On the 2/24 Virtualization Security Podcast we were joined by Davi Ottenheimer and Michael Haines of VMware to discuss vCloud security. This is of quite a bit of interest to many people these days. As VMware adds more and more Cloud functionality, how to secure the environment is becoming more and more important. The podcast started with the question what aspects of the cloud do customers want secured. The answer was intriguing to say the least.
On the third Virtualization Security Podcast of 2011 we were joined by Charlton Barreto of Intel to further discuss the possibility of using TPM/TXT to enhance security within the virtual and cloud environments. We are not there yet, but we discussed in depth the issues with bringing hardware based integrity and confidentiality up further into the virtualized layers of the cloud. TPM and TXT currently provide the following per host security:
It is often very hard to plan which virtualization and cloud conferences to attend and why. You may need to start your planning now as justification from work could be hard to come by. It may mean you make the decision to go on your own dime. If you do the later, there are some alternative mechanisms that could work for the bigger conferences. The conferences and events I attend every year depend on my status with the organization hosting those events, and whether or not I can get a ‘deal’ as a speaker, analyst, or blogger. So what conferences do I find worth attending? That will also depend on your job role. There is one I would attend regardless of role, and a few I would attend as a Virtualization and Cloud Security person. All are good conferences.
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The right approach to monitoring a virtual or cloud based environment is to start with a clean sheet of paper, determine your requirements, and assemble a horizontally layered solution out of best of class vendor solutions that address each layer. Vendors should be evaluated on their mastery of one or more layers, their ability to keep up with the change in that layer, and their ability to integrate with adjacent layers.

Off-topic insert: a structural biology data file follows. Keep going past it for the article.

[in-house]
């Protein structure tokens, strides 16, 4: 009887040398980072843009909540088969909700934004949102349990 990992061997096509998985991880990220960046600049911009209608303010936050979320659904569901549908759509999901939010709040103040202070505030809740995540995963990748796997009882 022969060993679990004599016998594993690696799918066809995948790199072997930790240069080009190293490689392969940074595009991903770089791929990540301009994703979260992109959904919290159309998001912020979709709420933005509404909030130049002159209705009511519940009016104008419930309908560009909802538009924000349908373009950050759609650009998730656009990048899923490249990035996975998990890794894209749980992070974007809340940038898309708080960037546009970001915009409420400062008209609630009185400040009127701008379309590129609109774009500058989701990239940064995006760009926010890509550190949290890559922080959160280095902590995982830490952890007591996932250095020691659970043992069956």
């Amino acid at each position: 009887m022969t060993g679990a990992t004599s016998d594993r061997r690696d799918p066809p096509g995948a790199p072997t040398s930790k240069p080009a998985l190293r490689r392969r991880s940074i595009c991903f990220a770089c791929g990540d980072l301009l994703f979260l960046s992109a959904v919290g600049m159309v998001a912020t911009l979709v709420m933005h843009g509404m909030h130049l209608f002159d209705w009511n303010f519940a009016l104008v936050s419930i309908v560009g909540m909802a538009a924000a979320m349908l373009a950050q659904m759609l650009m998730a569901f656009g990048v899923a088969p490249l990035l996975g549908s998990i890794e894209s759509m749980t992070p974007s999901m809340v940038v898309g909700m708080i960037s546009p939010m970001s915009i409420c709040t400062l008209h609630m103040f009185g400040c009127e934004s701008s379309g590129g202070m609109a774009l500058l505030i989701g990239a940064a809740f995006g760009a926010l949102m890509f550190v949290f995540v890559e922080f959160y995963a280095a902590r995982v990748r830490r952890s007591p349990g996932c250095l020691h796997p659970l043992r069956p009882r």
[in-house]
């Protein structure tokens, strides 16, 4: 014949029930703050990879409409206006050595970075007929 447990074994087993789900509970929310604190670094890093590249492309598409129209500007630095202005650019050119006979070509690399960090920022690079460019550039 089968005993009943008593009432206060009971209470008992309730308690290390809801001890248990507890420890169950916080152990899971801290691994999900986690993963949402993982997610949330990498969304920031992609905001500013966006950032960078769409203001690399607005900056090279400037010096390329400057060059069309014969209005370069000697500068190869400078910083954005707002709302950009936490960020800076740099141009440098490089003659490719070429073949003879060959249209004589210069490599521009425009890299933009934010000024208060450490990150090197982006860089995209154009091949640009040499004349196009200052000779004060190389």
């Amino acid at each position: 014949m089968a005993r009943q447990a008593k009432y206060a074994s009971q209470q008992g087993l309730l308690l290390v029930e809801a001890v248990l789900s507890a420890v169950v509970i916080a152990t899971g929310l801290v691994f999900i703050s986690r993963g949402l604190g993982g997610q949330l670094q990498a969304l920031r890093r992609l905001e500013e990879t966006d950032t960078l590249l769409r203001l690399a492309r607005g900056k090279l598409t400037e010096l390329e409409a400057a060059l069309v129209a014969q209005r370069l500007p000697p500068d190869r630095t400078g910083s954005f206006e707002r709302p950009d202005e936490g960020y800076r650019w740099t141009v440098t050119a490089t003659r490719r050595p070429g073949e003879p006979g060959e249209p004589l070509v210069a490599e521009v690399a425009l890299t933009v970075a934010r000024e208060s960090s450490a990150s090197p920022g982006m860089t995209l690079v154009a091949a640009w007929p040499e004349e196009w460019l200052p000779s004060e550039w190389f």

Unlike last year where there were many virtualization security vendors existed at RSA Conference, there was a noticeable lack of them within booths, yet all of them were here to talk to existing and potential customers. However, there were many vendors offering identity management in the cloud for these I asked the identity management product owners the following question:
How can you prove identity in the cloud?
While we may well be on the road towards VMware becoming the layer of software that talks to the hardware in the data center – removing Microsoft from that role, this is not the end of Windows. If Windows were just an OS, it would be severely threatened VMware insertion into the data center stack. But Windows is not just an OS. Windows is also a market leading applications platform with .NET have a far greater market share and base of developers than vFabric. Windows is also in the process of becoming a PaaS cloud – one that will be living at Microsoft, at thousands of hosting providers, and at probably every enterprise that is a significant Microsoft customer. This incarnation of Windows is at the beginning of its life, not the end.
The next true IT industry revolutionary product will be software, virtualization and cloud technology that does not require underlying physical hardware resources (servers, network and disk storage). While we wait for that revolutionary technology to appear outside of marketing or computer generated animations, there remains the need to protect cloud and virtual environments and their underling disk storage. Underlying disk storage includes among others solid state device (SSD) as well hard disk drive (HDD) and Removable Hard Disk Drive (RHDD) packaged in different types of solutions accessed via shared SAS, iSCSI, FC, FCoE or NAS.
In my virtual environment recently, I experienced two major failures. The first was with VMware vNetwork Distributed Switch and the second was related to the use of a VMware vShield. Both led to catastrophic failures, that could have easily been avoided if these two subsystems failed-safe instead of failing-closed. VMware vSphere is all about availability, but when critical systems fail like these, not even VMware HA can assist in recovery. You have to fix the problems yourself and usually by hand. Now after, the problem has been solved, and should not recur again, I began to wonder how I missed this and this led me to the total lack of information on how these subsystems actually work. So without further todo, here is how they work and what I consider to be the definition for fail-safe.